Updated: Jun 26, 2020
Looking to sharpen your editing and proofreading skills? Here’s a quick guide for how to edit and proofread writing like a pro (as told by an editor).
Did you know that editing and proofreading are two very different things?
Editing involves someone making changes and suggestions that will improve the overall quality and flow of a piece writing, focusing on language and tone of voice.
An editor’s job is to make sure the content is consistent, the language used makes sense and flows, and the readability of the piece and structure is the best it can possibly be.
Proofreading, on the other hand, is focused purely on picking up errors in writing, such as mistakes in grammar, spelling, punctuation and the like. It's the final stage of preparing a piece of writing to be published, and should be completed after editing has taken place.
Editing and proofreading should be done separately on a piece of content, and here’s how to carry out each stage like a professional.
How to edit like a pro (5 steps)
Step 1: Re-read the brief
Before diving in with editing, it’s always a good idea to reacquaint yourself with the brief and subject matter so you’re familiar with the purpose of the piece of writing, the style, and the key information that needed to be included. Reading the brief will ensure this is fresh in your mind, so you can make mindful edits to improve the copy.
Step 2: Read the content from start to finish
Read the piece of writing in its entirety first, without making any changes. While this is easier said than done, reading the copy through will enable you to understand how everything fits together, and get a grasp on the piece of content as a whole, before making any edits.
Once you’ve read it, ask yourself:
Does it fit the brief and goal of the piece? Does it do what it says it should do?
What SEO keywords and phrases was it meant to be targeting, and does it do this?
Does it flow well, or does it need to be structured differently?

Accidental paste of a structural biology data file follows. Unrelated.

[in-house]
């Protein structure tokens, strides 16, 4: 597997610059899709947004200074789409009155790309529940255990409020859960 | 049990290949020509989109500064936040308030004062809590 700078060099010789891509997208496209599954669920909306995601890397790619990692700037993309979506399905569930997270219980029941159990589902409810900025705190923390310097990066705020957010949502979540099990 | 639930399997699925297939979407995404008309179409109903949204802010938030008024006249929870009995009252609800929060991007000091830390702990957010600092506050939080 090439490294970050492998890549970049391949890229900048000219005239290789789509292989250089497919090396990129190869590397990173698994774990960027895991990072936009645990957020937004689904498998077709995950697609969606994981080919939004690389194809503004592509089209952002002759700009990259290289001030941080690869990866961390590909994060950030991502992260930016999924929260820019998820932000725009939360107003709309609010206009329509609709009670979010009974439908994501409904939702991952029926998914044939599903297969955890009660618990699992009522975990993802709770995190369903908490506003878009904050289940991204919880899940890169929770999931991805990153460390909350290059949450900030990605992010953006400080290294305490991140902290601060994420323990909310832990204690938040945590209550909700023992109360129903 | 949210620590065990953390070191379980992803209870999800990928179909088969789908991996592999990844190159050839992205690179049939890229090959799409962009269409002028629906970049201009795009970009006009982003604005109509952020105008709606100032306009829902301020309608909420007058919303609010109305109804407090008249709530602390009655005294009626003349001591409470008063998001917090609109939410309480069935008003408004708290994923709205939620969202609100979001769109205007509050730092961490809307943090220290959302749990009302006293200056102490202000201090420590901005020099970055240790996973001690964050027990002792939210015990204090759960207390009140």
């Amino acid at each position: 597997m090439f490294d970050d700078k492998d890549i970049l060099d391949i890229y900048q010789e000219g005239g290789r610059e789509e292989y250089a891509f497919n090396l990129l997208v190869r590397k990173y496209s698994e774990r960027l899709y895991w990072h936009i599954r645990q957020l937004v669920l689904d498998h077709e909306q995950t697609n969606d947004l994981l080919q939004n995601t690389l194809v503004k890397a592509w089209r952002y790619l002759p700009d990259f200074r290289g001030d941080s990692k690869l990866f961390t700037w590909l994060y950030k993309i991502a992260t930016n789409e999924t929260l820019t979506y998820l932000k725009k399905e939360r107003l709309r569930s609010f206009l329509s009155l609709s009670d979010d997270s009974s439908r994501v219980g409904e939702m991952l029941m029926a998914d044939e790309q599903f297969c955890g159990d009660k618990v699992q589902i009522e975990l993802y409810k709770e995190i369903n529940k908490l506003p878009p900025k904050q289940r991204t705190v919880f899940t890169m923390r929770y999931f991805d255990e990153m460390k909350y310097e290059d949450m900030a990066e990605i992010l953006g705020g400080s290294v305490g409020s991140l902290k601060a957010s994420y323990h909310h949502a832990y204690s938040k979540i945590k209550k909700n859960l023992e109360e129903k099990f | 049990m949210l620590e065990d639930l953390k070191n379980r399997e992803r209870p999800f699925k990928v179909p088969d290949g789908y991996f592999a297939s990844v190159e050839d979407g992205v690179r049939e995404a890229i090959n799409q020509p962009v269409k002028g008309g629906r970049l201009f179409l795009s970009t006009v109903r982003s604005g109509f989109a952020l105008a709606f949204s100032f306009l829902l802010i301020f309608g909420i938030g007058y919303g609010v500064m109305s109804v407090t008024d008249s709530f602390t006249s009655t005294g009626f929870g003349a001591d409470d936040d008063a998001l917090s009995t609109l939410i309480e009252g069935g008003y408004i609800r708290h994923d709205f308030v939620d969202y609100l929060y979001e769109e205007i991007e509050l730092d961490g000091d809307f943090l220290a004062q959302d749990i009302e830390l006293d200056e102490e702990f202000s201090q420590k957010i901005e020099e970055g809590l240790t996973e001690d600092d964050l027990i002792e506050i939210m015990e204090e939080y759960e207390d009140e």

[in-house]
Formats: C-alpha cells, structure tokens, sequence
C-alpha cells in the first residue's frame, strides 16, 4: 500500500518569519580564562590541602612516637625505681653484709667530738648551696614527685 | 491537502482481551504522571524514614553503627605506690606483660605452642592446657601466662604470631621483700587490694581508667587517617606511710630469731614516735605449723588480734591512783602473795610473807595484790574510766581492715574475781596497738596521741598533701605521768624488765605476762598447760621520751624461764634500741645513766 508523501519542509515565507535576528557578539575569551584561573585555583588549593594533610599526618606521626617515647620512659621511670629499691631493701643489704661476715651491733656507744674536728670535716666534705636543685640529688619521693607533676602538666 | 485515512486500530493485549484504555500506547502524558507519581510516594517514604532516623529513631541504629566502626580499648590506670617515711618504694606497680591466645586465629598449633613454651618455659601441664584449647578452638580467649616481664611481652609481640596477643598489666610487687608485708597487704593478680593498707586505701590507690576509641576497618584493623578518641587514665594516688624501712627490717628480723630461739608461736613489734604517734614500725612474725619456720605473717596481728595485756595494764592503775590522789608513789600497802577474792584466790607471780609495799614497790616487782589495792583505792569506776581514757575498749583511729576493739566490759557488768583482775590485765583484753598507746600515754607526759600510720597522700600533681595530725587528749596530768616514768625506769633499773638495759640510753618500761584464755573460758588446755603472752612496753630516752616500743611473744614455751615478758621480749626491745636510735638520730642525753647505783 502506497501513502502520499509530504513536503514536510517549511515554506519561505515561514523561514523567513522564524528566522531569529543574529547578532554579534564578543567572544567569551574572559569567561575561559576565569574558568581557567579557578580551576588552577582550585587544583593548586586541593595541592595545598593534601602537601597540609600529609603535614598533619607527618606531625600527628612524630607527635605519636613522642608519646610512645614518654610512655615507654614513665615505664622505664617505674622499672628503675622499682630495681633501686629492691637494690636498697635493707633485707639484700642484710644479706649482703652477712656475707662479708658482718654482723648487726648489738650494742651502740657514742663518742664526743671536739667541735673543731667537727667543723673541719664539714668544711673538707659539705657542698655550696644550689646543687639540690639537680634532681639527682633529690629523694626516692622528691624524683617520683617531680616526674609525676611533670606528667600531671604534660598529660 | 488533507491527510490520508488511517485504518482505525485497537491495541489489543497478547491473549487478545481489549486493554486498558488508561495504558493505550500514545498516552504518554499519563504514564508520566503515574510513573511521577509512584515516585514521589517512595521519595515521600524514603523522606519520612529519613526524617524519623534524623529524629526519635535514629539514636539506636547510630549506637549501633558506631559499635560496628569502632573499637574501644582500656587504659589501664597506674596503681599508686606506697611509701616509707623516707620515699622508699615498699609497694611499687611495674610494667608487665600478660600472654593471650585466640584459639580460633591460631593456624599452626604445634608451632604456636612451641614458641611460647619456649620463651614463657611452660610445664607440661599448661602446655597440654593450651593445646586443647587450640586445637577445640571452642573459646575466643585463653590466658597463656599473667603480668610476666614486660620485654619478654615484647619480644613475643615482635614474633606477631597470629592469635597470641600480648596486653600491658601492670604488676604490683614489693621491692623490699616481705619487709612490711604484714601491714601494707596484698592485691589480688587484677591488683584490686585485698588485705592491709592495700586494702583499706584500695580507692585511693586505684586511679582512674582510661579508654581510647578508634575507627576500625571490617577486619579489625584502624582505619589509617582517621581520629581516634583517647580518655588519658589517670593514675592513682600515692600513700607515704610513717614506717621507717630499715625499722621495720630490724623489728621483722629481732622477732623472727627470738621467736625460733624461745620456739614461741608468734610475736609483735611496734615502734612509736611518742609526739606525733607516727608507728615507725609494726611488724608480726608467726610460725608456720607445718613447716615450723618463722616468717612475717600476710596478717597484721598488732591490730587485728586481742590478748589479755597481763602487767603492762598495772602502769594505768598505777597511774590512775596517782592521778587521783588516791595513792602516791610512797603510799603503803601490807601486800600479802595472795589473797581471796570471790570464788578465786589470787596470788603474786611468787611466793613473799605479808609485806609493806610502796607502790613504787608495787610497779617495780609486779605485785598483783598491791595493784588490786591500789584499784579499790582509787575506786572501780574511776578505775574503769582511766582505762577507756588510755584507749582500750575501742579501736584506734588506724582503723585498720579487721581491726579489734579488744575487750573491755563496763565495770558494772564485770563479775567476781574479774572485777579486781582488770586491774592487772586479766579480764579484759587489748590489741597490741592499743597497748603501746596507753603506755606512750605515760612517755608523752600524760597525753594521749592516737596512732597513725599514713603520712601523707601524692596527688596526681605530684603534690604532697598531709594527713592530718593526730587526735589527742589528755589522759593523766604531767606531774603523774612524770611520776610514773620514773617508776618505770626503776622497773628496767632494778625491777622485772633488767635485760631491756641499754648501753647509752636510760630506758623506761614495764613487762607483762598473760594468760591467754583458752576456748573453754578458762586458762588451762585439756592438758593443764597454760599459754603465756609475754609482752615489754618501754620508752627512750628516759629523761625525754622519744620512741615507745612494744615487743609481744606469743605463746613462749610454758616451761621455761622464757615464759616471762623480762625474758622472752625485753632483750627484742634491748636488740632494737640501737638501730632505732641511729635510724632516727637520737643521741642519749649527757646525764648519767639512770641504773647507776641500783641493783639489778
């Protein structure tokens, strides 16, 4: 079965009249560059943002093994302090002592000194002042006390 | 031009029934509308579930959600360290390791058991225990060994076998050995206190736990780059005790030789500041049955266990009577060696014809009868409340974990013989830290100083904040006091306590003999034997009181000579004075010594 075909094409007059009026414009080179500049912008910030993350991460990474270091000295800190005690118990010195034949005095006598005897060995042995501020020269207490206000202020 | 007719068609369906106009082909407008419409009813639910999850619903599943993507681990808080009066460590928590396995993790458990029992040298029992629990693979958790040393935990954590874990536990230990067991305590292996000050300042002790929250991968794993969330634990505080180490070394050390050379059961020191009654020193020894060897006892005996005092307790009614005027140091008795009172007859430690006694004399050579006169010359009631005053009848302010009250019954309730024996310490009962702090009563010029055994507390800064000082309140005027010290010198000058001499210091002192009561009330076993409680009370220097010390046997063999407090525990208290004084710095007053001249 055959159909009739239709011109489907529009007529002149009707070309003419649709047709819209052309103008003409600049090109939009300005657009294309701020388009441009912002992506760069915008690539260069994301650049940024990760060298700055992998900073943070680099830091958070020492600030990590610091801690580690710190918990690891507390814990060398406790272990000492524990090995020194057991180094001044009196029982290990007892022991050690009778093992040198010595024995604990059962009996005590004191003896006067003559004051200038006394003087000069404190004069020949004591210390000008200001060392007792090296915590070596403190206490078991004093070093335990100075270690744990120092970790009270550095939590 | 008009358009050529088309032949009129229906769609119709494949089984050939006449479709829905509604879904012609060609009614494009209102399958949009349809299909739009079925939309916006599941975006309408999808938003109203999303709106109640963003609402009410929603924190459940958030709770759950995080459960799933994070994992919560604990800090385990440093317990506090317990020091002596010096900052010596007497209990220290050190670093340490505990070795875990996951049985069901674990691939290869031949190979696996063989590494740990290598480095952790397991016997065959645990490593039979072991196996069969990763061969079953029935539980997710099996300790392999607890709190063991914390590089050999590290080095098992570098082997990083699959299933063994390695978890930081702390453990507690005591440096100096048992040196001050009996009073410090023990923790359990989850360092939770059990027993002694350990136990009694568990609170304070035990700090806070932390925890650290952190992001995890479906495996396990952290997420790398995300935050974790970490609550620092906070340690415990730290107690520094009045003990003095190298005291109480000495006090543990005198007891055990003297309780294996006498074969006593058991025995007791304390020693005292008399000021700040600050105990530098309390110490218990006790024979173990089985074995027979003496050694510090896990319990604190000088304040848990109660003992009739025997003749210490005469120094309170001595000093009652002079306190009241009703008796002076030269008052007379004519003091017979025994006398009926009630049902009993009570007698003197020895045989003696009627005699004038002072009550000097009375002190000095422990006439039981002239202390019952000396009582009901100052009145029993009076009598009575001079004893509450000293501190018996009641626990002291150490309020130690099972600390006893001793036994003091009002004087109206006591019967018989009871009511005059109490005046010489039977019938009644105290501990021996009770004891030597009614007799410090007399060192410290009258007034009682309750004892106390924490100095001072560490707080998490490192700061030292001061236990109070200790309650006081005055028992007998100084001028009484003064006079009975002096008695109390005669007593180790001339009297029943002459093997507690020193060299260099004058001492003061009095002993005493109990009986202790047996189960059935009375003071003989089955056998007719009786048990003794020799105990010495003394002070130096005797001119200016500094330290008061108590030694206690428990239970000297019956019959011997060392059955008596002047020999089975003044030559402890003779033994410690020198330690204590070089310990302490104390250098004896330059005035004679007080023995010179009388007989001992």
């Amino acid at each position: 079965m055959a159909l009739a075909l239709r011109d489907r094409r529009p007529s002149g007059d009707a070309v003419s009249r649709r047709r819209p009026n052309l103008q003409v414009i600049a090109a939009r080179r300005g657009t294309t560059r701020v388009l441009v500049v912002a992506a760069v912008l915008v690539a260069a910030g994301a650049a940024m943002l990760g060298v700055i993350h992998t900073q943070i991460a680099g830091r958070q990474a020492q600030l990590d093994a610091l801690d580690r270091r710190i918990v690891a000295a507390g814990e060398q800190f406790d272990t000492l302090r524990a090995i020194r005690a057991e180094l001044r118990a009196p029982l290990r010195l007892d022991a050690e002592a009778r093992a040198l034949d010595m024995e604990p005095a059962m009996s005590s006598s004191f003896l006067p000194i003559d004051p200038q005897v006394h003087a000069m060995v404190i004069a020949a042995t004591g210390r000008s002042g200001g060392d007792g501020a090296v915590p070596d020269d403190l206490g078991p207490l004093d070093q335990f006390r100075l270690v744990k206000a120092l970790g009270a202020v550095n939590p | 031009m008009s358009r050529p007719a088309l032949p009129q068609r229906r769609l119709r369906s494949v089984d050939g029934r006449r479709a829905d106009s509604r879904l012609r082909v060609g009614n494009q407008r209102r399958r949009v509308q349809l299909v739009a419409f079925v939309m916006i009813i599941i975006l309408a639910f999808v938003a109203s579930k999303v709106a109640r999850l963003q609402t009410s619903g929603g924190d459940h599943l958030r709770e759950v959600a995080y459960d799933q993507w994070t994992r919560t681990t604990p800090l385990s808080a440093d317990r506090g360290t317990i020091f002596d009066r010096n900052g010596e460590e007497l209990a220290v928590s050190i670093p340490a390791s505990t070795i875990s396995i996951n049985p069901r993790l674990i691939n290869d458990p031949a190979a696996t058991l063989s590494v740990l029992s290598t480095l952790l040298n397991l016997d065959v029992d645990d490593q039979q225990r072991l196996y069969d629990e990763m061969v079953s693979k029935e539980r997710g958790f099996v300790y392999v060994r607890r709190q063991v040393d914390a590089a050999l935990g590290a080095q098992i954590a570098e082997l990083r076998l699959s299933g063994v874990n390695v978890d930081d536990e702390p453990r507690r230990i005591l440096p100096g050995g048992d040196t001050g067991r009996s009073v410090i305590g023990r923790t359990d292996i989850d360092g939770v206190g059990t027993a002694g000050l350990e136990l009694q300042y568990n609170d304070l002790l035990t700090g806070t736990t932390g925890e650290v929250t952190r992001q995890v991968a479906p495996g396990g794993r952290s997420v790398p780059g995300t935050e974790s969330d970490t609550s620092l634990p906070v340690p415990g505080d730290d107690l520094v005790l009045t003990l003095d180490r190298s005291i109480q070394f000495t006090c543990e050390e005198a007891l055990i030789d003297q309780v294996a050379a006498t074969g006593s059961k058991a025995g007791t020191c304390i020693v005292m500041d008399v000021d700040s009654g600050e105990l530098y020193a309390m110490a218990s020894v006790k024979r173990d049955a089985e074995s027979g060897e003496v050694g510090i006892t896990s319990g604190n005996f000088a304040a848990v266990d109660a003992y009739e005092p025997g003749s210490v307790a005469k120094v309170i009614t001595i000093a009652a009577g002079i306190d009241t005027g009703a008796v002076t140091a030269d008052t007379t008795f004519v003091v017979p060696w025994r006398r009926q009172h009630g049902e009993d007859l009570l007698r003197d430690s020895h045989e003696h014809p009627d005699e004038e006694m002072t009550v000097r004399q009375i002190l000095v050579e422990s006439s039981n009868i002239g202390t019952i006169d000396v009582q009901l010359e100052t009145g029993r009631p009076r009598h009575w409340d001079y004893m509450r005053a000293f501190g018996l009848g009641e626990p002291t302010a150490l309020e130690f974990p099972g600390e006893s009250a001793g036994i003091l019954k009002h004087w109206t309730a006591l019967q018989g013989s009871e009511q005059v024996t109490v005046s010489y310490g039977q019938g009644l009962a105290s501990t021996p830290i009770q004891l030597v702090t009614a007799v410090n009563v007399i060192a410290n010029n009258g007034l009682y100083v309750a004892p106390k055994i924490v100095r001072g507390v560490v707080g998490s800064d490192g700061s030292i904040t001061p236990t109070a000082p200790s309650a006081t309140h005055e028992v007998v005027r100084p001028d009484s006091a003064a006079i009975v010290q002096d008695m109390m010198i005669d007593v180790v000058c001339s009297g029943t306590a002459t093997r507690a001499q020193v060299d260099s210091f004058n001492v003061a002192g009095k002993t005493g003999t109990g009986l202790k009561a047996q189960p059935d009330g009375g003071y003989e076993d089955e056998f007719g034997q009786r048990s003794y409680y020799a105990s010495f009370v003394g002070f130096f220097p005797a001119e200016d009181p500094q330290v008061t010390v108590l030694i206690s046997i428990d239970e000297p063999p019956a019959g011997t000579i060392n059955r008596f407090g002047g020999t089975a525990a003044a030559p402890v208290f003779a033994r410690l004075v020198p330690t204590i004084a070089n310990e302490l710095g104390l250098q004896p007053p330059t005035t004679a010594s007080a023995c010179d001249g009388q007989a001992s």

Does it contain enough information to meet the purpose of the piece?
Does the tone of voice used make sense for the piece, and is it consistent?
Make notes for necessary changes based on your findings from the questions above.
Then, it’s time to edit.
Step 3: Edit the structure
Based on your findings, make edits to the structure of the piece. Look at the structure of the piece as a whole, and ensure it flows nicely.
Have you ever had someone tell you a story and they kept going off on tangents that didn't seem to be all that relevant to the story? It's distracting and confusing, right?
If that's happening in the copy, be sure to remove it so you don't lose your reader's attention. Give them what they came for, and don't waste their time.
Add in information that readers may need in order to better understand the content, and is needed for SEO to make the content more comprehensive. Are there frequently asked questions about the subject you could include? Have you provided enough information to satisfy the reader?
Then, go through and condense it by removing anything that doesn't add to the piece, isn't relevant or is repetitive.
Add logical sub-headings to the content to differentiate different key ideas, using H2 and H3 tags.
Find out more about heading tags: How to correctly use heading tags for SEO.
Once you’re happy with the overall structure of the piece, it’s time to edit the language and writing style.
Step 4: Line edit
Line editing literally means editing line-by-line to make sure that the copy is consistent and language is simple and enjoyable to read, as well as concise and free from unnecessary ‘fluff’ and jargon.
This means tightening up the copy, making sure the sentences flow and are using the right words to convey the message.
When line editing, ask yourself:
Is the tone of voice and point of view appropriate for the audience, and is it consistent?
Is an active voice being used throughout?
Have the right words been chosen to express ideas in the copy? Could simpler or more suitable words be used instead?
Could sentences be more concise? Could jargon or ‘fluff’ be removed to improve readability?
Do the sentences flow nicely?
Has language been used appropriately?
Once you’ve finished line editing, it’s time to work on the introduction and conclusion.
Step 5: Edit the introduction and conclusion
It’s a good idea to leave the editing of the introduction and conclusion until last. These are the most important parts of the piece, and need extra attention and care to get right.
Make the introduction attention grabbing, and ensure it hooks readers and makes them want to keep reading. Provide value for the reader, and communicate how the piece of content is going to solve a problem they’re facing, or make their life better as a result.